By CAROL GLATZ, Catholic News Service | Published December 10, 2020
VATICAN CITY (CNS)—Barring any obstacles caused by the global pandemic, Pope Francis is set to begin international travel again in 2021 by visiting Iraq in March, which would make him the first pope to visit this nation.
“Pope Francis, accepting the invitation of the Republic of Iraq and of the local Catholic Church,” will visit Iraq March 5-8, said Matteo Bruni, head of the Vatican press office.
“He will visit Baghdad, the plain of Ur, linked to the memory of Abraham, the city of Irbil, as well as Mosul and Qaraqosh in the plain of Ninevah,” Bruni wrote Dec. 7.
Details about the trip “will be made known in due course and will take into consideration the evolution of the worldwide health emergency,” he added.
It would be the pope’s first international trip since his journey to Thailand and Japan in November 2019.
From Baghdad, Iraqi Cardinal Louis Raphael Sako, patriarch of Chaldean Catholics, told Catholic News Service that news of the papal visit was a “huge hope.”
“We are so thirsty for hope,” he said of the Iraqi people.
“People are suffering, dying, because of conflicts and also because of the pandemic. So this visit is a big source of joy for all the population of this region,” Cardinal Sako said.
In a June 2019 meeting with a Vatican coalition of funding agencies, known by its Italian acronym ROACO, the pope told them he had hoped to go to Iraq in 2020.
The pope met with Iraqi President Barham Salih at the Vatican Jan. 25, 2020.
According to the Vatican, the private talks between the president and the pope, and a separate meeting with other top Vatican officials, underlined the need for promoting stability, reconstruction, national sovereignty and dialogue in the country as well as guaranteeing security for Christians.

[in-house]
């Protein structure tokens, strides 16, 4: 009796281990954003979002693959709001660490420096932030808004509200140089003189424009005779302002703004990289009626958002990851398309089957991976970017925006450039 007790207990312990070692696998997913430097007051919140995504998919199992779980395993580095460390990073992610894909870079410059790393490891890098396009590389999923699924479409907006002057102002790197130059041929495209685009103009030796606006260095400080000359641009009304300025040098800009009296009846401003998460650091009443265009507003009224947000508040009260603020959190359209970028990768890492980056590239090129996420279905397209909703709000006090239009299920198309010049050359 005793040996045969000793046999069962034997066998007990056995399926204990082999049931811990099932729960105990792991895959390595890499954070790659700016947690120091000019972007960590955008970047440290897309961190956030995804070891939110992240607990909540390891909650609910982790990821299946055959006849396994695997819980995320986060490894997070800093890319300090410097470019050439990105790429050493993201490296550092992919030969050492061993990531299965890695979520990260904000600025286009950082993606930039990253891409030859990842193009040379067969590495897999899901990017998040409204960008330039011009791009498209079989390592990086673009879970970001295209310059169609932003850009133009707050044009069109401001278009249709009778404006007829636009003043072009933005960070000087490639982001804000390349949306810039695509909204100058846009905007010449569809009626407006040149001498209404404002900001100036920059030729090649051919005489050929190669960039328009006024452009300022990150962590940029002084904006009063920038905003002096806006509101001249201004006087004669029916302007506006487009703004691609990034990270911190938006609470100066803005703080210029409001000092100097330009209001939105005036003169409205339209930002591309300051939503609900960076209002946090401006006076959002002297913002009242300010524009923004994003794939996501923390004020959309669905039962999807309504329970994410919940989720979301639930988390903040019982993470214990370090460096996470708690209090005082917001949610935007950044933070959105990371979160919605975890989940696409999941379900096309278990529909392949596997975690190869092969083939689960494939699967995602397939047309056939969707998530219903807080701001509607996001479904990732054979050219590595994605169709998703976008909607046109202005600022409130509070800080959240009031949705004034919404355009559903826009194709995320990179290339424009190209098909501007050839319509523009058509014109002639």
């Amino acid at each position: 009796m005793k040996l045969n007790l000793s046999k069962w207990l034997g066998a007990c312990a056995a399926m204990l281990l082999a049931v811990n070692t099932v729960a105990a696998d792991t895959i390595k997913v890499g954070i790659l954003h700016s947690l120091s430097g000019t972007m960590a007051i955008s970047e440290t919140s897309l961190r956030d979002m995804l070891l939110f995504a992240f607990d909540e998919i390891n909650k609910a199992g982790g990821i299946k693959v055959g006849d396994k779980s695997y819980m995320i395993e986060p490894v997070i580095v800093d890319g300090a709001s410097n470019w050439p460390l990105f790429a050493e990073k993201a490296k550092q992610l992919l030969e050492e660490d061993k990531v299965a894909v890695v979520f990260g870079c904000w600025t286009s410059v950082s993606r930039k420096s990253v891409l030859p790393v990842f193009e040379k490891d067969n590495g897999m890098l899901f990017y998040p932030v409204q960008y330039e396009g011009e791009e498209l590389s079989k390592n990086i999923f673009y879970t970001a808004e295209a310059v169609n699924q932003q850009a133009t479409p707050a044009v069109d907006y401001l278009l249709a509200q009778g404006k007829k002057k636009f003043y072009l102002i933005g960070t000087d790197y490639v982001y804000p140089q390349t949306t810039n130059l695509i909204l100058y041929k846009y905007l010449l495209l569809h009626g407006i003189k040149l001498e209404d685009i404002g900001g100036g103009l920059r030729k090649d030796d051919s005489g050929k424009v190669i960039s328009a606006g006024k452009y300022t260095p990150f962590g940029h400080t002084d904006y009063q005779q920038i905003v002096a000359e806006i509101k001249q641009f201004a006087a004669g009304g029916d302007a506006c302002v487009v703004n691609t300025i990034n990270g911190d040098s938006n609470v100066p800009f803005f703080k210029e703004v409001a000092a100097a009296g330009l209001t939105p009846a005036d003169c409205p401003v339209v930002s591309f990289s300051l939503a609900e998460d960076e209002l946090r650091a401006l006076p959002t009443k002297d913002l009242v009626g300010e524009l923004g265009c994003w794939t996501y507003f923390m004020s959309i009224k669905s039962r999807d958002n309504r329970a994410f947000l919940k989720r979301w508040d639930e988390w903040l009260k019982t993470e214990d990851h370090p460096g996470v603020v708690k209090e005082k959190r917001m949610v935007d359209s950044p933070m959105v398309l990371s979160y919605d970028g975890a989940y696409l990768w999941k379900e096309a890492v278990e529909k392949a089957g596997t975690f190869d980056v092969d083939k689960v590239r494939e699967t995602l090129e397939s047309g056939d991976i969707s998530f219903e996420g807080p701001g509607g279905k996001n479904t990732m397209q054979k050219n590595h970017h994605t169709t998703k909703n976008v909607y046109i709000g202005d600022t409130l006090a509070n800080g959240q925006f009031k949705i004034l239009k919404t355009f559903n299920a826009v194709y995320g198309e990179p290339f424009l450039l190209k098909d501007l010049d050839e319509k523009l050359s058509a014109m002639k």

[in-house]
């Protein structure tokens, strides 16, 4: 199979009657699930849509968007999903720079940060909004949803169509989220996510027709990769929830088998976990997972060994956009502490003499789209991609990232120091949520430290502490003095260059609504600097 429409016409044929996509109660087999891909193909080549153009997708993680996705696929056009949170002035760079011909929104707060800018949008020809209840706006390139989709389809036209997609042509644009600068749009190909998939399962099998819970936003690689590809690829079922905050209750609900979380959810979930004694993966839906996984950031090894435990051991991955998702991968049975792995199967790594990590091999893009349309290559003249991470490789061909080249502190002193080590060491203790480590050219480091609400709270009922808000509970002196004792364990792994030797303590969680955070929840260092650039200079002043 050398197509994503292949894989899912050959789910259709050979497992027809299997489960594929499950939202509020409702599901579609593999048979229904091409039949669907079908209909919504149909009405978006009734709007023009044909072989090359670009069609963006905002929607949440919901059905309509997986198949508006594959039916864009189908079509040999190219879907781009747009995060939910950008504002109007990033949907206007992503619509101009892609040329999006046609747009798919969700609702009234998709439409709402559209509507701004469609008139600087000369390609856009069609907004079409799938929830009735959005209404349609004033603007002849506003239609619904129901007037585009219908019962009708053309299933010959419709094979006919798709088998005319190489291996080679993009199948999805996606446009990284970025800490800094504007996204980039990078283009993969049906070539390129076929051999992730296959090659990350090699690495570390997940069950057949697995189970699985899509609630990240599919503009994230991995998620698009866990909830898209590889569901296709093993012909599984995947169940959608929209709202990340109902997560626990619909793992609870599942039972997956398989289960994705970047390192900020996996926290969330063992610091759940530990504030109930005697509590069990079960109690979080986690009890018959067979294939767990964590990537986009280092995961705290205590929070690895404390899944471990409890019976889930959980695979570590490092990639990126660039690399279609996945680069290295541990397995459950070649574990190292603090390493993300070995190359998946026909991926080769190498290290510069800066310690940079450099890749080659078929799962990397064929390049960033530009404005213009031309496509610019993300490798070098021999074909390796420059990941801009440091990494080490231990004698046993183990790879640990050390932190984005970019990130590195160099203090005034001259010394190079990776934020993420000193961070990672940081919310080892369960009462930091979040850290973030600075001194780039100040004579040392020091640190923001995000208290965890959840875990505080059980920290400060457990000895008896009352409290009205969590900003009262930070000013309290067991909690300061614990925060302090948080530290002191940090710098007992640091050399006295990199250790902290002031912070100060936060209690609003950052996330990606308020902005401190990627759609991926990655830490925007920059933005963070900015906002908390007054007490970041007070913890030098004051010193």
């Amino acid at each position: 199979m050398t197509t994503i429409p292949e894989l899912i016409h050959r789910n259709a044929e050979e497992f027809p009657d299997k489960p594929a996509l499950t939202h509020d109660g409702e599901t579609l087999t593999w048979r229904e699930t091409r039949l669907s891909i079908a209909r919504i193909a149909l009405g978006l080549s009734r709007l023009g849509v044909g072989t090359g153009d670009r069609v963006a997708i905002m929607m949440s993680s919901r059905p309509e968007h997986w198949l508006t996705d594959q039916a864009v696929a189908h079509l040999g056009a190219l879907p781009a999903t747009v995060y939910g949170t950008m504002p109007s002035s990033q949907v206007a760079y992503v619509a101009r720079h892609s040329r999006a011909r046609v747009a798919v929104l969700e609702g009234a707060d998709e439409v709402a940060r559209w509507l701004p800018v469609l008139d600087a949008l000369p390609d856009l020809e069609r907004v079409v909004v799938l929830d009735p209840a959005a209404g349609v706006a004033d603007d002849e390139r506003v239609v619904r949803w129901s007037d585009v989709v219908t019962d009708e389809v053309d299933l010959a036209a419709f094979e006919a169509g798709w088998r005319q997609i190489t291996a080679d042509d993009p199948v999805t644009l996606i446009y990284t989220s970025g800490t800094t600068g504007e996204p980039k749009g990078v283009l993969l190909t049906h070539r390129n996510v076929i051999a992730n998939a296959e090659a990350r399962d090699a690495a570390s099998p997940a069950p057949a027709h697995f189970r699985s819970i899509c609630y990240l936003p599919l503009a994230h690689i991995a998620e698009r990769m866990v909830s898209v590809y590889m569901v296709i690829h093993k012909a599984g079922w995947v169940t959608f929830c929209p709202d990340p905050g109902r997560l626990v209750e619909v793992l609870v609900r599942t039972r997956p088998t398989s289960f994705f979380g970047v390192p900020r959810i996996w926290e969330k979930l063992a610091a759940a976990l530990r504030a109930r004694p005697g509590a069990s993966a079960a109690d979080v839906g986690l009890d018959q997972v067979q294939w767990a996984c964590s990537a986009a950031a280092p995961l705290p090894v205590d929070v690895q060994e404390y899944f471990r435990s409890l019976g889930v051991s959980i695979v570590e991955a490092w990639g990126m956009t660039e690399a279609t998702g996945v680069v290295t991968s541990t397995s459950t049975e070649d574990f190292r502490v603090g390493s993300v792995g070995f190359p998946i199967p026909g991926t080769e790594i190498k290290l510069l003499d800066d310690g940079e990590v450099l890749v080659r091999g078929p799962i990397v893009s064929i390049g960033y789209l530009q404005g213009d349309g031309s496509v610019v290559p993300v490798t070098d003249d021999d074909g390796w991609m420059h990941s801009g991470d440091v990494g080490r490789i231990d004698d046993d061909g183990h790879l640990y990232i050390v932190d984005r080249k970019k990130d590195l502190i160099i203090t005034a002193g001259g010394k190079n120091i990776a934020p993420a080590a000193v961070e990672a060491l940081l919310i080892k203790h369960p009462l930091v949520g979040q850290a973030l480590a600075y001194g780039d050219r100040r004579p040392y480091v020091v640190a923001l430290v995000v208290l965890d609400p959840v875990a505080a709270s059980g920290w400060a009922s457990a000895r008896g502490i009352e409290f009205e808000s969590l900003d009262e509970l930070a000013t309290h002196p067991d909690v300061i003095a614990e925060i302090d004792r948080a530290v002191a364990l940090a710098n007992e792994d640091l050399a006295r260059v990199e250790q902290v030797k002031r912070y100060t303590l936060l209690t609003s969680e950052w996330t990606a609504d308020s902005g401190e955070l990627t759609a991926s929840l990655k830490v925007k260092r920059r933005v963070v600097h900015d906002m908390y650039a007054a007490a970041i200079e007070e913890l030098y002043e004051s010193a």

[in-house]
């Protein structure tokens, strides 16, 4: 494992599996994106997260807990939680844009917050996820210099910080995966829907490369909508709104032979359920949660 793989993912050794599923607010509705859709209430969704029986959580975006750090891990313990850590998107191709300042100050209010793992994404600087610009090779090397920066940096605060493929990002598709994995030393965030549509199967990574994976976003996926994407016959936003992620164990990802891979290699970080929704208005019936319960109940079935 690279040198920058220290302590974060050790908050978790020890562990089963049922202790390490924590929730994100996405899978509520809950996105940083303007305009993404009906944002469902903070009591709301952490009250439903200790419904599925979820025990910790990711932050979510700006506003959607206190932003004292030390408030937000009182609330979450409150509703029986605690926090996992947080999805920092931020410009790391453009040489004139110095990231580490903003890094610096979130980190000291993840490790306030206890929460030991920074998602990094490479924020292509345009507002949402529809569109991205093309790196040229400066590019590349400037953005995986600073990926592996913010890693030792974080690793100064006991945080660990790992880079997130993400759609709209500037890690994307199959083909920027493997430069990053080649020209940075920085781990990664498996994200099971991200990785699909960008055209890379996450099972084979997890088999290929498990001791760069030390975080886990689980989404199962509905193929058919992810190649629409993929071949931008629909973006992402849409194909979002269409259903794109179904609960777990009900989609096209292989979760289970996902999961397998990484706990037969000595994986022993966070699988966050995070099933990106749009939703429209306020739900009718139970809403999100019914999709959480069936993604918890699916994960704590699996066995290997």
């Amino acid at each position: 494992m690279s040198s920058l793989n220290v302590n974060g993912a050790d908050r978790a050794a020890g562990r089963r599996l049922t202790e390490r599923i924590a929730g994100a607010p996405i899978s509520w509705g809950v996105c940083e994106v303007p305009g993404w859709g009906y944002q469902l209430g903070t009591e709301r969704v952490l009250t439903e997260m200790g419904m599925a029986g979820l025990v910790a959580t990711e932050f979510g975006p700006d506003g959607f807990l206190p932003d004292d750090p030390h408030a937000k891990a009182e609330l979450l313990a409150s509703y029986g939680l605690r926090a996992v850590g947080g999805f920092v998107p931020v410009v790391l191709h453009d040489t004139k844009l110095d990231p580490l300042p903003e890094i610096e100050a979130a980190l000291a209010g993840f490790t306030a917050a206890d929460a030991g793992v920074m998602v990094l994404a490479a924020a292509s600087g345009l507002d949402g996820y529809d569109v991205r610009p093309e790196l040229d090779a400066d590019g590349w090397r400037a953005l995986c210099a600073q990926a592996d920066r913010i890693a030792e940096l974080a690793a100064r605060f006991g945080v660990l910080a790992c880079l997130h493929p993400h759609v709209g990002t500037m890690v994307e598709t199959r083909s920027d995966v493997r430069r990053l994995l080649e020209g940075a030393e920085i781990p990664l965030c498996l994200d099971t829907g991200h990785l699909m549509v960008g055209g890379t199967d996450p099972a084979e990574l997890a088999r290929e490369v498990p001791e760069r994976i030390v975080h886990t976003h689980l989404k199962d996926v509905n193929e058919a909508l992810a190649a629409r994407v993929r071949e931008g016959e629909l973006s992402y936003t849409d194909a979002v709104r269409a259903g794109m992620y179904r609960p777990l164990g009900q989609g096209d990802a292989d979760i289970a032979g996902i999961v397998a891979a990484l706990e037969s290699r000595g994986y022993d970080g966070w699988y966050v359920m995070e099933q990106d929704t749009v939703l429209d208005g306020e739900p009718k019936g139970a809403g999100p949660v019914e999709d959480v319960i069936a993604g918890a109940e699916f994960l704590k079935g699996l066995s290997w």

Cardinal Sako told CNS he hopes Pope Francis will address “tolerance, human solidarity, to respect each other, to respect life” and that “wars and conflicts are not the answer.”
“If there are problems, we should go through dialogue. Not with weapons.”
He said he expects the visit to give Christians “a big support” to stay in their homeland and “to persevere, to hope and not to leave.”
“We have a vocation and also we have a mission” in Iraq, he said. “We have many problems, but our fathers (ancestors) had the same problems. Still, they resisted and they continued to witness the values of the Gospel.”
He said the church would work with the Iraqi government and a committee of churches to coordinate the visit. They are preparing a theme related to the evangelical verse, “You are brothers.”
“That means we are all brothers. We belong to the same family. We have to live together,” Cardinal Sako stressed, in reference to Christians and Muslims.
Cardinal Sako noted that in visiting the biblical site of Ur, the pontiff is likely to stress a message that “Abraham is the father of Jews, Christians, and Muslims, and that we should all live together in peace and harmony.”
Regarding the announcement of a visit to Iraq following the pope’s curtailed travels due to the coronavirus pandemic, Cardinal Sako said, “This is very courageous.” But the cardinal expressed his trust that God will protect the pope.
“He doesn’t belong to himself, he belongs to the church. Also, he belongs to God, and God will take care of him,” the cardinal said.
There were at least 1.4 million Christians estimated to have been living in Iraq before the U.S.-led coalition’s invasion in 2003.
With the ensuing chaos and violence of war, then the occupation and violence of Islamic State forces in the Ninevah plain, it is estimated there are less than 400,000 Christians in the country, according to Vatican News Dec. 7.
There are some 1.7 million people displaced within Iraq, and UNICEF estimates more than 4 million people—half of them children—need humanitarian assistance.
Contributing to this story was Doreen Abi Raad in Beirut.